Contributed by Michael Brennan / Paul Mogensen dismisses the Renaissance. Not its considerable artistic achievements, of course, but rather its excessive emphasis within conventional art history. Mogensen is experiencing a renaissance himself with “Paintings: 1965-2022,” at Karma, a de facto mini-retrospective that includes 20 paintings and works on paper. Karma, a gallery known for its adventurous curatorial program and savvy publishing arm, has done a great deal more than most museums to sustain a variety of NYC-specific historical discourses since its inception in 2011. In the case of Mogensen, along with fabled colorist Robert Duran, Karma’s program is potentially the second coming of the legendary Bykert Gallery. This is a considerable achievement in a contemporary art world often characterized by “context collapse.”
Artists often use algorithms as tools to generate images, but with widely diverging results. Here, for instance, is a Joan Waltemath painting also derived by algorithms:
Mogensen also employs other ordering formulations. Paintings like no title (cadmium light yellow separated rectangles, three-part horizontal), 1967, a classic Mogensen, employ a kind of 3-2-1 downward reduction.
Others, such as no title (1974–1975), nod to the Golden Section, the basis for much composition throughout the history of Western art.
Mogensen’s painting is often described as blunt or Minimalist. Both are overworked terms. I particularly dislike “blunt” as a descriptor of his work because it can connote something worn or dulled – qualities I would never associate with Mogensen’s painting. His so-called bluntness is the result of directness, decisiveness, or, more simply, maturity. no title (2022) epitomizes the artist’s no-nonsense approach, which governs his more recent paintings.
Mogensen has a proclivity for making spirals, but not in any obvious or conventional manner. In this painting, the axial motion of a spiral is achieved in the most unlikely and blocky manner possible by painting small squares within a large one. Each interior square is incrementally enlarged in clockwise rotation. He arrived at the final product patiently and deliberately. Known for innovatively employing exquisite materials, Mogensen began the painting with a wash of acrylic alizarin crimson, inspired experiments with cerise ink on paper. Had he tried to replicate the cerise color in oil rather than acrylic, we’d all be waiting a lifetime for it to dry. He top-coated the crimson with ultramarine blue – straight from the tube, made glossy and more enamel-like with the addition of stand oil. These decisions are examples of Mogensen’s directness in both form and material. The painting’s essential beauty comes from a holistic aesthetic attitude rather than specific artistic adjustments; he would be loath to even the tone of semi-transparent ultramarine with a little bit of white.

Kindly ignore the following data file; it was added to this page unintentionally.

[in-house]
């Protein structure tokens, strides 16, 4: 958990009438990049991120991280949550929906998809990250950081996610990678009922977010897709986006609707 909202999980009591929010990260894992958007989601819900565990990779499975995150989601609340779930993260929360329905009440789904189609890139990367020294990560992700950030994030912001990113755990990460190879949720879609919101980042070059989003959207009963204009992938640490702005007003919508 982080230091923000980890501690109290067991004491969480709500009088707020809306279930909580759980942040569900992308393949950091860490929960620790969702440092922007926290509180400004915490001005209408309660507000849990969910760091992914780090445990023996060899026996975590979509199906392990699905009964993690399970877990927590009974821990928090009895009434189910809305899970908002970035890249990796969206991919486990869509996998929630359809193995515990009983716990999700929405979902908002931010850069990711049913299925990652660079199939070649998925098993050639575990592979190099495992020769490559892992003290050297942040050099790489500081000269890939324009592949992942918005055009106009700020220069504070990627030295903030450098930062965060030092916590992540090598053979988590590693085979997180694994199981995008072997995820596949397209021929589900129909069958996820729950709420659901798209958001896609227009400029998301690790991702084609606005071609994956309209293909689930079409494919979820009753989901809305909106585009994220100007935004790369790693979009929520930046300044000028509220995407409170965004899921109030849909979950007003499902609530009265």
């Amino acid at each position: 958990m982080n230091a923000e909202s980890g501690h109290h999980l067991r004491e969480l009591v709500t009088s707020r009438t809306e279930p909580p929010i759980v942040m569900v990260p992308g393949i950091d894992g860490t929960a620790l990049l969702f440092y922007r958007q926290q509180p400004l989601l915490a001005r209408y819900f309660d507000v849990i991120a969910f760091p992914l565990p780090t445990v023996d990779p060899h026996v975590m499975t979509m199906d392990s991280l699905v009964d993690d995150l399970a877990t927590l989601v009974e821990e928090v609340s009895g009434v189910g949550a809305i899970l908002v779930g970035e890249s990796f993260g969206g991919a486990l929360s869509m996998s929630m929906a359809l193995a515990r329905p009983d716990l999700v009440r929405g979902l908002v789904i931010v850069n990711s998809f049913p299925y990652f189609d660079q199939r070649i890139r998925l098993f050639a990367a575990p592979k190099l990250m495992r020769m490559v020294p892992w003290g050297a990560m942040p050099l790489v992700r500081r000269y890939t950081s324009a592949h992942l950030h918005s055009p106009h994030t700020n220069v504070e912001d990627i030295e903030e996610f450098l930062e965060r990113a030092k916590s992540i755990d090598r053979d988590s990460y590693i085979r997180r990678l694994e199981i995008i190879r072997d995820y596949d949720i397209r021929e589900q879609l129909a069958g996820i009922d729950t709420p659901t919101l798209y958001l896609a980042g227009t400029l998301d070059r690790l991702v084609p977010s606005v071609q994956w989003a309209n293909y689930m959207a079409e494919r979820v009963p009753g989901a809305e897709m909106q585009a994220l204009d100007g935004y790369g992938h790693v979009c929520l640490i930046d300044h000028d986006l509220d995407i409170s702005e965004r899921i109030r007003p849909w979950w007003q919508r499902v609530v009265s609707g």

One critic has described the mechanics of the blocky spirals in terms of the “push-pull” effect of advancing and receding color as described in Hans Hofmann’s famous pedagogy, much of which was lifted from Kandinsky. Their color does project, but Mogensen’s paintings are defined not so much by the “push-pull” effect as they are by circular movement and rotation, like the deployments of a volleyball team around an implied axis from station to station.
The blocky paintings are orthogonal cousins of Mogensen’s more explicit paintings of spirals.
See how they turn, turn, turn, mesmerizing in their chromatic intensity and efficiency.
no title, 1969, with its stark local color and distinctive linear quiver, perhaps has the most in common with the Pomo Indian Baskets, also native to California.
Because Mogensen’s approach is as much Constructivist as it is Minimalist, his work bears some similarity to other artists operating within the former paradigm.
Both no title (2022) and Aurélie Nemours’ N+H 918 can be described as squares within squares, but the intention and mechanics behind the two are entirely different. The direct incision of Mogensen’s squares in reminds me of metaphorical windows cut directly into adobe, which constitutes almost a sub-genre of abstraction.
Revisiting no title again for a second, one can see a common vocabulary with this example of Anglo-Saxon art.
Lastly, there are intriguing affinities between Mogensen’s masterful Copperopolis (1966) – which commands the back room of Karma’s larger gallery, incorporating the white wall between spaces as negative interval – and work by the artist’s friend and contemporary, David Novros. Here again, similar thinking at a particular time and place produced entirely different visual results.
Much like the recent “Roma/New York, 1953–1964” at David Zwirner, Karma’s Mogensen show is the kind of richly rewarding, intelligently curated exhibition one might have expected to see in a museum, in another era.
“Paul Mogensen: Paintings: 1965-2022,” Karma, 188 & 172 East 2nd Street, New York, NY. Through April 22, 2023.
About the author: Michael Brennan is a Brooklyn-based painter who writes on art.